Technically speaking

I spend at least eight hours a day staring at not one computer screen but two. I also have two keyboards and two mouse pads at my fingertips.

Our all-employee meetings are a veritable smorgasbord of mobile devices. (Most of us are team-Mac, but a few lone developers continue to ride the PC train, despite the PC’s obvious inferiority. Kidding. Kind of.)
My day-to-day conversations involve phrases like “optimizing anchor tags” and “pushing to the stage server.” It sounds fancier than it is, but as I threw out a few tech-nerd words the other day, I realized just how significantly the role technology plays in my life has altered.
This reminiscing naturally brought me back to the good old days of dial-up Internet and wired everything. I’ve always been what you’d call a girly-girl, so technology initially held little appeal for me.
The impetus for my eventual foray into the online world was a boy. Shocker, huh?
He was a tall, blonde basketball player and the envy of all seventh-grade guys. He wore puka shell necklaces and Air Jordans. Undeniably attractive accessories. He had it all — including his own email account.
Back in the olden days, we didn’t have cell phones, so the only way a boy could contact you without his name showing up on your parents’ Caller ID (completely mortifying) was for him to pass you a folded piece of notebook paper in the hallway. That was until email came along.
The day the blonde basketball player asked if he could email me, I swooned, I giggled and I ran right home and signed myself up for an AOL account.
For the next three months, I spent my afternoons waiting anxiously for the screeching dial-up connection to give way to one blissful phrase: “You’ve got mail.”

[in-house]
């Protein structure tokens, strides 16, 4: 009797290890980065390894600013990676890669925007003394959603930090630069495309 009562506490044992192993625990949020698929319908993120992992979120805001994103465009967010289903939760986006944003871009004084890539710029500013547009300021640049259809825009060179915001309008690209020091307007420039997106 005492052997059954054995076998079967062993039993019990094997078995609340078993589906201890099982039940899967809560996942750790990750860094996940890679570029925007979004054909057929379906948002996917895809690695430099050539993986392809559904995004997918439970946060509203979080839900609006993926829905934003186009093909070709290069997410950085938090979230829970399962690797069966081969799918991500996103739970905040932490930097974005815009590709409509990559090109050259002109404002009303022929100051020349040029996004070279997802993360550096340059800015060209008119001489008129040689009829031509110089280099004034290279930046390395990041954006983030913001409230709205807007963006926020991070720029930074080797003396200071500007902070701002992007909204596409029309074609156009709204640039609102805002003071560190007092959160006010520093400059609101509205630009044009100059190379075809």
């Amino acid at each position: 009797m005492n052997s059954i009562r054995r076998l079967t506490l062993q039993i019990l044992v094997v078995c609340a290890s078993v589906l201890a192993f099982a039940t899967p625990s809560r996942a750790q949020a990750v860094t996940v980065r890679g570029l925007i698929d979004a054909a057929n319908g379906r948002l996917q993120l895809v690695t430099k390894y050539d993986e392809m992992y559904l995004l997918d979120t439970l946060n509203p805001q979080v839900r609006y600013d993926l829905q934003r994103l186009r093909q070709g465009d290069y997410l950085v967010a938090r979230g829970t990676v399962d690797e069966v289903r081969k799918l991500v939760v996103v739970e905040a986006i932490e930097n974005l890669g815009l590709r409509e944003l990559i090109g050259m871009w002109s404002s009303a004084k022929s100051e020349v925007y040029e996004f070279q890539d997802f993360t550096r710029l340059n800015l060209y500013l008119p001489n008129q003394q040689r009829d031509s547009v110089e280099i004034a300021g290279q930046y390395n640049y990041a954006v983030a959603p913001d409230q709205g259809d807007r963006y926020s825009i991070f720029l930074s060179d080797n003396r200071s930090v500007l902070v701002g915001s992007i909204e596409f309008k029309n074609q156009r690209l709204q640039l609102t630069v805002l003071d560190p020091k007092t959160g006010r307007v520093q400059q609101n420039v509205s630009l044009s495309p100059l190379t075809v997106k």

(As I sat in my dad’s study reading those emoticon-laden love notes, I fancied myself as Meg Ryan from “You’ve Got Mail.” This, friends, is how online dating is meant to be done.)
My virtual romance (which included exchanges of “You’re so cool” and mushy stuff like that) didn’t last long, but I still remember it fondly — along with *NSYNC and Giga Pets.
My co-workers laughed the first time I mentioned that I still have that email account. The name I used screams seventh-grade girl, so I can’t use it in professional settings, and it has been overtaken by spam, but I can’t seem to let it go.
It’s a reminder of teenage infatuation, my technological roots and a wonderfully awkward stage in my life known as the ’90s.
While you’re using FaceTime on your iPhone today, reflect on your first MySpace account. Oh, to be young again.
  • http://www.blogger.com/profile/05532798512674286302 Amy Worthington

    I most definitely still have the email account that I used as a 12-year-old, for many of the same reasons you do. :) Thanks for the blast from the past…

  • http://www.blogger.com/profile/13482973529958165876 Emily

    I'm so glad I'm not the only one :)